Do you prefer aisle or window?

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Did you know that it may matter for your health whether you choose an aisle or a window seat on long flights?  It can actually be more dangerous for you to sit in the window seat. This has nothing to do with the window itself, space radiation or temperature which might be the first things that pop to your mind. 

During long flights blood clots may develop in the deep veins of the limb, a phenomenon known as DVT (deep vein thrombosis). It has been proposed that the risk of DVT may be related to less space on flights and therefore this phenomenon has commonly been nicknamed "economy class syndrome". These blood clots me be hazardous as they can float to the lungs and get stuck in their arteries (pulmonary embolism).

Sitting in a window seat is a risk factor for DVT, the American College of Chest Physicians (ACCP) warn in their new advisory, regardless of whether it's in economy or first class.

Various risk factors for blood clots in deep veins during flight have been identified. Immobility seems to the biggest risk factor. If you sit in a window seat you are more unlikely to stand up and move around than if you you sit by the aisle. If you sit in the aisle seat you can stand up whenever you like without annoying anyone. If you sit by the window, the person next you you might be in the middle of meal or in deep sleep when are going to do your hourly leg exercise, so you will probably skip it.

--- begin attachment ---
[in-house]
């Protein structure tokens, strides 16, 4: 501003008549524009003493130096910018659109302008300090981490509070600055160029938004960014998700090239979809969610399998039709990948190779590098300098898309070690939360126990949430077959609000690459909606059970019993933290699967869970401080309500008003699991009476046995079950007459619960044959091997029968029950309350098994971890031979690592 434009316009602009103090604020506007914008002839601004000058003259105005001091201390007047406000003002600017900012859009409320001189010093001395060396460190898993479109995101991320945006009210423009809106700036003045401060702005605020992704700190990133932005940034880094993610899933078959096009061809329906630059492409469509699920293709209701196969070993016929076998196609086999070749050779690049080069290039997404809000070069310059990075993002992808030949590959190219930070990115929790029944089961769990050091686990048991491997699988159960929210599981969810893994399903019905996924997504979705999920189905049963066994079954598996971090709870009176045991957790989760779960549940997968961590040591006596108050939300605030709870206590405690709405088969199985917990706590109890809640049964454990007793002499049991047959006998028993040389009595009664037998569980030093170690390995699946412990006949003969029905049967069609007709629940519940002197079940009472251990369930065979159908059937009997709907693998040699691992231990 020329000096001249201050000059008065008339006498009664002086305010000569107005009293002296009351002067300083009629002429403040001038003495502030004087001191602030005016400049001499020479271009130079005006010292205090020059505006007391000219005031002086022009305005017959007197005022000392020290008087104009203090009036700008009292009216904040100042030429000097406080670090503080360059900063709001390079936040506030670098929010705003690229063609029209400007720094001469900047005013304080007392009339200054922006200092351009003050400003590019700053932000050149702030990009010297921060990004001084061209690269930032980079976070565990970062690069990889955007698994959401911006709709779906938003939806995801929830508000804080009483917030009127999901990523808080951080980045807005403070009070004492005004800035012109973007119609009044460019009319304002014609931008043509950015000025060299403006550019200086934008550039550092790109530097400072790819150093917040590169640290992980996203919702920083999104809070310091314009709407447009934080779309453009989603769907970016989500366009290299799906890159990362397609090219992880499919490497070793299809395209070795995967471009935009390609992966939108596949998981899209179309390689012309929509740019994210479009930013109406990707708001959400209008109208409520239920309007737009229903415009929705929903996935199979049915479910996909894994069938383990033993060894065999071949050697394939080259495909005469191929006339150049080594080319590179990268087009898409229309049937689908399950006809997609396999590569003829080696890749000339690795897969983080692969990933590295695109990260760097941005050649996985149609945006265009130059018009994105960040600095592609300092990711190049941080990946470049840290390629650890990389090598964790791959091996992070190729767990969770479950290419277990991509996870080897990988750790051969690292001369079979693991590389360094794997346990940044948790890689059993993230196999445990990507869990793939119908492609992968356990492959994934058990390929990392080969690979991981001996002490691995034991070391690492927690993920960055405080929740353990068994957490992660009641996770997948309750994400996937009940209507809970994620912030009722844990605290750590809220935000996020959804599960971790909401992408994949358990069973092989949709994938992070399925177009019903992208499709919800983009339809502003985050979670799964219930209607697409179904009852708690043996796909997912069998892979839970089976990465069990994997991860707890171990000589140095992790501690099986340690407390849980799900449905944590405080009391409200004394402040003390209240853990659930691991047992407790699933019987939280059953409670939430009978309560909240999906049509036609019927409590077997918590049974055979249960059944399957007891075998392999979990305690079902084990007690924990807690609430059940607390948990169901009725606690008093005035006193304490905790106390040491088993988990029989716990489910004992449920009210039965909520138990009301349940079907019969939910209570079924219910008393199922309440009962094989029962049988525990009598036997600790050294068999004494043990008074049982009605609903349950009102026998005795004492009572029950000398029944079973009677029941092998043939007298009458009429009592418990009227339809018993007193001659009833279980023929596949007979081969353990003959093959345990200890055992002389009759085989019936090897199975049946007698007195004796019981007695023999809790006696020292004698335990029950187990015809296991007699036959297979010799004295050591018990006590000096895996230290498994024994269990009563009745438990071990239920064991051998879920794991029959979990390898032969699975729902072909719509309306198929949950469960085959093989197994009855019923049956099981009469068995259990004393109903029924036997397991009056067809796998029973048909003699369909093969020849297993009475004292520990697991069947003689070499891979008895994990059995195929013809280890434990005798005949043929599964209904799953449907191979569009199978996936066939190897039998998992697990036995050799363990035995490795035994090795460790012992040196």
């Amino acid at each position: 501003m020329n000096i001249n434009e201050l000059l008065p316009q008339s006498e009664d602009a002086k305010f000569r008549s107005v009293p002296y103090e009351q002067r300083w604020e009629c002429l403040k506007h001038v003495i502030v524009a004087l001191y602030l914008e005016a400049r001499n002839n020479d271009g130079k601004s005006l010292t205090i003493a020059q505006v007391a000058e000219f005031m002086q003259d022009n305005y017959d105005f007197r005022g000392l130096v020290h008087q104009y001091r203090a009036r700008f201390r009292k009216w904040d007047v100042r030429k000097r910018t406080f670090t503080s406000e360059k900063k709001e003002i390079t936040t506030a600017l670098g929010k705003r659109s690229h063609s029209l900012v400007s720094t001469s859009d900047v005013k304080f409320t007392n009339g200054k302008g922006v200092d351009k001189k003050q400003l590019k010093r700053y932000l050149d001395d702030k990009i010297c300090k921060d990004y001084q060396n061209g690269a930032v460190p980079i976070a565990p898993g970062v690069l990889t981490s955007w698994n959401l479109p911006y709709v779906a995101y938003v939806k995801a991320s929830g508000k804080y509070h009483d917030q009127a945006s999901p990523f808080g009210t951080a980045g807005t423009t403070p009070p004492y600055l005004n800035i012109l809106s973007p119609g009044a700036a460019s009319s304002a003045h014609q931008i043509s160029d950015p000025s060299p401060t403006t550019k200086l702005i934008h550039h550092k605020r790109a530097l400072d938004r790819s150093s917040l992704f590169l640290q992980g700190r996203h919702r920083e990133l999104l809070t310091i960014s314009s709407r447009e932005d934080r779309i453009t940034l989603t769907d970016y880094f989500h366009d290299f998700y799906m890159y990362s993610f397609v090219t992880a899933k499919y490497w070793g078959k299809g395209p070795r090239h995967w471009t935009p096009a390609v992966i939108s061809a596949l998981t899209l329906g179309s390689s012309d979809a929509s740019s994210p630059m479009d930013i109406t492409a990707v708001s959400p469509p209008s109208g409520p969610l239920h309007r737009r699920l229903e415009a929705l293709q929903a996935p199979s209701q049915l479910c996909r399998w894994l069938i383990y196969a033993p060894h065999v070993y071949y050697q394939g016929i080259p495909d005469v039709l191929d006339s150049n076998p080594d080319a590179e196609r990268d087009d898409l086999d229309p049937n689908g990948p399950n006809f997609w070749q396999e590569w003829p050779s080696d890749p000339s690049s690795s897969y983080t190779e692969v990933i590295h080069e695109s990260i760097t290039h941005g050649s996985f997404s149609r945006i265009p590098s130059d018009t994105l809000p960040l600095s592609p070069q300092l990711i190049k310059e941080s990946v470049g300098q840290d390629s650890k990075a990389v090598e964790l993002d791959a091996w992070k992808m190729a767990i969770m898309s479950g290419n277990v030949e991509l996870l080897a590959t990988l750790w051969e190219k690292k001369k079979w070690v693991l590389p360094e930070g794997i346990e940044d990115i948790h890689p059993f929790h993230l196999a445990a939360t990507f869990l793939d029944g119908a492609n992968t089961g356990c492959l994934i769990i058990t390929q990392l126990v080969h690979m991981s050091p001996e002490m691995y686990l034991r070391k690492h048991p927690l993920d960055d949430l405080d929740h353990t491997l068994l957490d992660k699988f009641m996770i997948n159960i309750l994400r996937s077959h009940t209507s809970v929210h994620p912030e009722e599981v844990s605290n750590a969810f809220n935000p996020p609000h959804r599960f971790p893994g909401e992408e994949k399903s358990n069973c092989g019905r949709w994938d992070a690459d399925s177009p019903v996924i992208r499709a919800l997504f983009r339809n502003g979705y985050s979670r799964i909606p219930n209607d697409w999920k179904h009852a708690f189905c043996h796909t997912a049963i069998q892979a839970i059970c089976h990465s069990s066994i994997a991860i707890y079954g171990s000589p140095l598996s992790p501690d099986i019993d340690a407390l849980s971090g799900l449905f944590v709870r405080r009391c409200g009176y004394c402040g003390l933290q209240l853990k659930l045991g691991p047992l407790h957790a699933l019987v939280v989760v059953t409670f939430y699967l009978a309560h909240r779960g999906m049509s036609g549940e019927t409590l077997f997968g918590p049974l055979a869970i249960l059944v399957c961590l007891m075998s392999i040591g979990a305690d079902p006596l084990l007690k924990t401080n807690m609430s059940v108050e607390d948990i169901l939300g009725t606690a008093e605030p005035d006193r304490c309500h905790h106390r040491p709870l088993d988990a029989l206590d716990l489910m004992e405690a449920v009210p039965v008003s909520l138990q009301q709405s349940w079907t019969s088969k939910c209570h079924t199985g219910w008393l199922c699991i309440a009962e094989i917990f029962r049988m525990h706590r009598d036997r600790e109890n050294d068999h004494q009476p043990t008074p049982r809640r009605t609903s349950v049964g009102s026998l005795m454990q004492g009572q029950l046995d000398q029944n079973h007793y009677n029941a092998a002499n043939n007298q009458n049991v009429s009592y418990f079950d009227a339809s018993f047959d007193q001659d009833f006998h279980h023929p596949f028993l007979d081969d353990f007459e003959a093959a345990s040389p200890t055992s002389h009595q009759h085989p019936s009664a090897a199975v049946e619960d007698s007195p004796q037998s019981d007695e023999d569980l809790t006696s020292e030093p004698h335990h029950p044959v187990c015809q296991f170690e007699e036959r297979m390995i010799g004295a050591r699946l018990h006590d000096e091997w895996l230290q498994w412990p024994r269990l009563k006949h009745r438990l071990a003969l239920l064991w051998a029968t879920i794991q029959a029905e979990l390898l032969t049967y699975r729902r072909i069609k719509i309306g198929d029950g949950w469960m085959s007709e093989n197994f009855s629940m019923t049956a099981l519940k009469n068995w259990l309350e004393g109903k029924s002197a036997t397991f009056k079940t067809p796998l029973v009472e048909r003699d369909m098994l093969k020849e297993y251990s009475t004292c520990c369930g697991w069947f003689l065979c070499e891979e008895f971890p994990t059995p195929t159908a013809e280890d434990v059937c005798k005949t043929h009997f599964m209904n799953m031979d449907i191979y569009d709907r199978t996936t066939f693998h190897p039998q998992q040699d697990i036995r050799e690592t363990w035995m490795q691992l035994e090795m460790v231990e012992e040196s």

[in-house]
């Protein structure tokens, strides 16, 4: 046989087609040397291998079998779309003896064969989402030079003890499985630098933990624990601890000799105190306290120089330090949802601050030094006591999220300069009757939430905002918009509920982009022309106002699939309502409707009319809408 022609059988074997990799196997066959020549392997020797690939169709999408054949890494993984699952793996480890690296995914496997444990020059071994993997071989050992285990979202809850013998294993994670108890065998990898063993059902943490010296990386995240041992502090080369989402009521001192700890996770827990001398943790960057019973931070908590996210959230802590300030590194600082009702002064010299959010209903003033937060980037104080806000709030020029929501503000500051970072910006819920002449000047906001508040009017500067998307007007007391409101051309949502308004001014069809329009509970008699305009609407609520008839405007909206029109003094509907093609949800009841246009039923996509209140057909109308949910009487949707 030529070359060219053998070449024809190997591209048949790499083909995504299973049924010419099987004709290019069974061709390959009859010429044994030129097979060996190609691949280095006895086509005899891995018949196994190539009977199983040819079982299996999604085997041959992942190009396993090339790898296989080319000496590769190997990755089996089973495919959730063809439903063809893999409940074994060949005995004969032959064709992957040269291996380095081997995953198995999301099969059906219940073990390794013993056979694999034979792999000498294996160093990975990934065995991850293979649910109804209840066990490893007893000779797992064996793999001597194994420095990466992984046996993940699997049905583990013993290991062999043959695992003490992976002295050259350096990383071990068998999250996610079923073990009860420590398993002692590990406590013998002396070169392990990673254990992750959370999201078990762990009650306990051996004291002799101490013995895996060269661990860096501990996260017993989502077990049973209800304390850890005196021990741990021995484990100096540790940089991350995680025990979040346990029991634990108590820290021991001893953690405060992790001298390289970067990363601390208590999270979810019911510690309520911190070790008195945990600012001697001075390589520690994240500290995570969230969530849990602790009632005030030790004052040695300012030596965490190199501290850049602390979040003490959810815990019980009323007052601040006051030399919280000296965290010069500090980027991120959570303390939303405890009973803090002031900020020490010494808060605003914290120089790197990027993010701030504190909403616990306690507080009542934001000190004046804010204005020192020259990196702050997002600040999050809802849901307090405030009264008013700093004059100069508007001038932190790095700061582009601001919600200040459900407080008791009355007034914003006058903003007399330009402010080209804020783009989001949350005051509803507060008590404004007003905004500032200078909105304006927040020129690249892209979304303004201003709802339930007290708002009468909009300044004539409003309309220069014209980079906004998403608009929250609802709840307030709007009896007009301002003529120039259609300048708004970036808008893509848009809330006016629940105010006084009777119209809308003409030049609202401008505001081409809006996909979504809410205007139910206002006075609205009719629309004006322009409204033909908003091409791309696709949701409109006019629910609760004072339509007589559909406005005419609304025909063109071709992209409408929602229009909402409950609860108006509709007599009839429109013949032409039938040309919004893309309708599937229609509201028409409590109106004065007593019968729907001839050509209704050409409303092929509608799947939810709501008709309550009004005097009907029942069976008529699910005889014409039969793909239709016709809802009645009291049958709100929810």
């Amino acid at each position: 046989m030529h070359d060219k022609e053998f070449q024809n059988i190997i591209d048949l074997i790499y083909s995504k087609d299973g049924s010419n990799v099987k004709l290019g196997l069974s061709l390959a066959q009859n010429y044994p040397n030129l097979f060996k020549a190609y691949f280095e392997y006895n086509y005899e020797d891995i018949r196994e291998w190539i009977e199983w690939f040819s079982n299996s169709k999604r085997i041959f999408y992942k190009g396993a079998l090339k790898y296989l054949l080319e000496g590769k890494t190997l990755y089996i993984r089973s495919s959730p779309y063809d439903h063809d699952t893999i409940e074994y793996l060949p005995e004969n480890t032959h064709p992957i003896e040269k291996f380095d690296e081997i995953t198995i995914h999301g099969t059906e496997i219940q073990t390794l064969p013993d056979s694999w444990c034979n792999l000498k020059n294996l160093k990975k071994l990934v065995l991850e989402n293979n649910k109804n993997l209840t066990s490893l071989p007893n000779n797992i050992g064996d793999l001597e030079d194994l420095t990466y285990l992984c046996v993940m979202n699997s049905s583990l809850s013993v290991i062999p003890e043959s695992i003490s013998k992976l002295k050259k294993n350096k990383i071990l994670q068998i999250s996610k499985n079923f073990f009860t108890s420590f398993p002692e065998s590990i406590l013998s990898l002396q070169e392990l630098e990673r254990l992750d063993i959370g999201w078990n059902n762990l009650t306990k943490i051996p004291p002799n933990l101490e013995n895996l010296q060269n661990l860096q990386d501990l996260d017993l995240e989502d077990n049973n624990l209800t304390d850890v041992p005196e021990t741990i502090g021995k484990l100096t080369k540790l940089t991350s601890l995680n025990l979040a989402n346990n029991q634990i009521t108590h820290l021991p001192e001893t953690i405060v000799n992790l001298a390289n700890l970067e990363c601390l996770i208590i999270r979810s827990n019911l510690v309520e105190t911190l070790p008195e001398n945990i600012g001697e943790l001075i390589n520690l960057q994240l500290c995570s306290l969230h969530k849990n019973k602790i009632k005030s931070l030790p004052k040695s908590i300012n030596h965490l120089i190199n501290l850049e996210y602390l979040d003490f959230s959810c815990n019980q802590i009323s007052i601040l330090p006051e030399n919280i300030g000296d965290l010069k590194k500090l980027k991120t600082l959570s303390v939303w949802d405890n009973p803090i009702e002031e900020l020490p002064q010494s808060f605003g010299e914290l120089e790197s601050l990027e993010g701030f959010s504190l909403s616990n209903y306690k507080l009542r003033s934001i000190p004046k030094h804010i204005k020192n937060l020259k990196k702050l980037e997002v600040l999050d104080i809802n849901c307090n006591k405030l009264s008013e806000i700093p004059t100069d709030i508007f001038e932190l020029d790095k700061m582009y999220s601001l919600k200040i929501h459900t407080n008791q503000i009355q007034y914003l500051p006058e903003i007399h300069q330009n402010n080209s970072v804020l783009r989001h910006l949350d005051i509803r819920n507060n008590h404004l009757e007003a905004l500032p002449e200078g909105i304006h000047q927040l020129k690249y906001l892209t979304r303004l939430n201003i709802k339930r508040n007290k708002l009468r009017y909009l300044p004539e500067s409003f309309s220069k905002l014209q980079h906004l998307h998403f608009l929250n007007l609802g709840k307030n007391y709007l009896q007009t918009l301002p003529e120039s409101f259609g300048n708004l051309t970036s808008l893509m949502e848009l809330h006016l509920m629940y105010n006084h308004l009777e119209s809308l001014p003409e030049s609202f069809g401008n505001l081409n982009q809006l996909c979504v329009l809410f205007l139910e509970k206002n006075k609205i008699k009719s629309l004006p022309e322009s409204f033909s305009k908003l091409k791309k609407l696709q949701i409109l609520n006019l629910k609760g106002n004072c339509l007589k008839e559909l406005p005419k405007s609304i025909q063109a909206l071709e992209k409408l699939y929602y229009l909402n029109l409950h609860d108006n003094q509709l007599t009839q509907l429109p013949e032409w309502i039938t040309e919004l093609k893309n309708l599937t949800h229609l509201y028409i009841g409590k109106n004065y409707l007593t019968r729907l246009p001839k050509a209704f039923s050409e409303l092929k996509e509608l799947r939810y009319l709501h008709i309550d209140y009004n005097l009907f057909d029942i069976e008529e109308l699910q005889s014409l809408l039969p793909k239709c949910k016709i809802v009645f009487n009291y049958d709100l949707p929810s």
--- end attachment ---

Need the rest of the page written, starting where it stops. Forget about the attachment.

"DVT risk has nothing to do with economy class," said Dr. Gordon H. Guyatt, chair of the ACCP panel that drafted the new guidelines. "Really, the evidence is that actually where you sit isn't really an issue. It's how much you move around. And if you're in a window seat you are probably more willing to sit for long periods of time being uncomfortable because you are reluctant to make anybody else move to let you out." These instructions are published in the latest issue of the journal Chest, and you can view them here.

Still, "the first thing to say is that if you are a healthy person you should not really worry about DVT because your risk -- even on a long-term flight -- is considerably less than one in a thousand," said Guyatt, who is also professor in the department of clinical epidemiology and biostatistics at McMaster University in Hamilton, Ontario, Canada. "So these guidelines are for those who have more than a normal risk. For those who have had a clot before, or an abnormality of their coagulation system, or disability that affects mobility. Or if you are obese or have active cancer." Others who are at risk are older people, pregnant women, women who take estrogen replacement therapy, such as oral contraceptives and individuals who have recently undergone surgery.

Apart from seating considerations, the guidelines also suggest that people on flights lasting six or more hours move about frequently and stretch their calf muscles.

Higher-risk individuals should also wear graduated compression stockings that stretch below the knee. Guyatt said it "would be crazy" for passengers at normal risk to wear such stockings, and the ACCP guidelines specifically argue against their use by healthy passengers.

The guidelines also generally discourage the taking of aspirin and/or anticoagulant medications for the specific intent of lowering DVT risk. That said, those at very high risk are encouraged to consult their doctors in order to weigh the pros and cons of such drugs. Obviously it is not advisable to take a sleeping pill and curl up in your seat for the whole voyage.

© Axel F Sigurdsson 2012